Pistons Mailbag - Thursday, April 21, 2011 - Page 2
Pistons.com editor Keith Langlois answers your questions about the Pistons and NBA. Click here to submit your questions - please include your name, email address and city/state on the form. Return to the Mailbag homepage.
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Anthony (Bensenville, Ill.): In reading an article about the sale of the Pistons, I saw that Tom Gores is not purchasing the team but his firm, Platinum Equity, is instead. Is he purchasing the team just to make a profit or to turn around and sell the team again? Or is he in it as a Pistons fan and a Michigan native?
Langlois: Gores sure didn’t sound like a guy interested in a quick turnaround when he answered questions from reporters just last week, Anthony. As for the particulars of ownership, that hasn’t been made public, but after one initial report painted the sale of the Pistons as groundbreaking – claiming it was the first NBA franchise to be owned by a private equity fund – others were quick to say that wasn’t the case at all, that Gores was the principal owner, as per NBA demands for a principal owner to represent the franchise, and that Platinum would have a minority stake.
Eric (Livonia, Mich.): I just read a mock draft that had the Pistons drafting Bismack Biyombo from the Congo in the first round. Do you have any information on this player and would he be a good fit?
Langlois: The short version: Biyombo was called up to the Spanish ACB league – widely considered the best pro league in Europe and second in the world only to the NBA – in January and performed well. He’s raw offensively but considered a potentially dominant defender and rebounder with a 7-foot-7 wing span on a 6-foot-9 frame. Comparisons have been made to Ben Wallace and Serge Ibaka. For a more detailed answer, Draftexpress.com has been a good source.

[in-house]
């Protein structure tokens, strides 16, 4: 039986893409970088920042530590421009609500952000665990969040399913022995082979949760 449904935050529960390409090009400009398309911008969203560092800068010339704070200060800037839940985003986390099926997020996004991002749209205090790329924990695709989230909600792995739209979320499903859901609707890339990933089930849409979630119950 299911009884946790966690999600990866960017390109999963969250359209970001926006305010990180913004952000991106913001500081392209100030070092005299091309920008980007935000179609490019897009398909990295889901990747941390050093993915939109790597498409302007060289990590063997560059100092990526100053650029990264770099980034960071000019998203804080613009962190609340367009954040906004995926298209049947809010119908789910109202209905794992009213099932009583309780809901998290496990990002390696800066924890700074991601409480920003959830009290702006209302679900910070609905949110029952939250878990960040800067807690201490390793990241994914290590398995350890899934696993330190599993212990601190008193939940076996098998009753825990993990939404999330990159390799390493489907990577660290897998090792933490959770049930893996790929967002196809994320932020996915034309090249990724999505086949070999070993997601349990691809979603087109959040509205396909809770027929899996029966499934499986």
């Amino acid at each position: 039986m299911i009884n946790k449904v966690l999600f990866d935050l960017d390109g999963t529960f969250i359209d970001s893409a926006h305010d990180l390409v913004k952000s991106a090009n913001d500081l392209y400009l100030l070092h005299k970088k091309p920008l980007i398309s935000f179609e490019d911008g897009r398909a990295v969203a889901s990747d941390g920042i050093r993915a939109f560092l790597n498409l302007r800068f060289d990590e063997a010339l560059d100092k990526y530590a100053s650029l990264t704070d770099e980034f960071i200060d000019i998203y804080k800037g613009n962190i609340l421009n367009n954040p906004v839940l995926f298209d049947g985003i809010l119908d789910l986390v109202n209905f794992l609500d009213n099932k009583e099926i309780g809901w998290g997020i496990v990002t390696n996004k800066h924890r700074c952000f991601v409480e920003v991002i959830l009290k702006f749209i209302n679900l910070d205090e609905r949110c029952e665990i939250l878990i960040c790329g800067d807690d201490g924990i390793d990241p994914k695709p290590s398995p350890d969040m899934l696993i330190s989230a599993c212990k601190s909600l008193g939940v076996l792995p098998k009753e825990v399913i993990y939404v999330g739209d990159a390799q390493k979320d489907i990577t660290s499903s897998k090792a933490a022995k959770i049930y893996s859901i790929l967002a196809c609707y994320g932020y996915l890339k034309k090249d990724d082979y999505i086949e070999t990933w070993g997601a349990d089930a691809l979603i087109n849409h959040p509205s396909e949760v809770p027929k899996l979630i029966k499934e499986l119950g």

Christien (Midlothian, Va.): What are the chances the Pistons pick up Biyombo? If Ben Wallace retires, he’d be the perfect pick to replace him.
Langlois: Two weeks ago, it was a lock that Biyombo would be available at the No. 7 pick – the spot where the Pistons stand heading in to the May 17 lottery. Now? It’s still more likely than not, I suspect, though some mock drafts now have Biyombo going sixth or higher. He’s such a wild card, though, with a scant resume and questions about his true age, that anything could happen as the next two months unfold. One of the real keys is how the draft lottery slots the teams. If the teams picking fourth, fifth and sixth, for instance, all have more reservations than many about Biyombo on any number of fronts – raw skills, age, lack of resume – then the odds are he’ll fall to the Pistons, who might wind up having many of those reservations and similarly pass. But it only takes one time to love a guy and pick him. If that team is picking in the spots just ahead of the Pistons, he’ll be gone.
Tiba (Detroit): I’m curious. If you were Joe Dumars, who would be the top five you would want for the Pistons in this draft?
Langlois: I’d be torn between Kryie Irving and Derrick Williams as my first preference, Tiba. I saw Irving scoring more than playmaking for Duke in the NCAA tournament, but it was still extremely impressive that he came back and played at such a high level after such a prolonged absence. If Irving really has a lot of Chris Paul in him, as many scouts have suggested, and if the Pistons see that in him, it would be very tough to pass on that. But when I look at Williams, I see a player who might emerge as an elite-level NBA scorer, the kind of guy who gives you an easy 20 every night and could average 24 or 25 in a few years. If the Pistons look at Williams and envision a player who could emerge as the focal point of the offense – a guy you consistently call plays for in the last five minutes – that also would be hard to pass up. There’s no chance the Pistons will get either one of them unless they draw into the top three in the May 17 lottery. You can probably say the same for two others, Enes Kanter and Jonas Valanciunas. That would be my clear top four. At No. 5, there are probably eight or more names who are tightly bunched.
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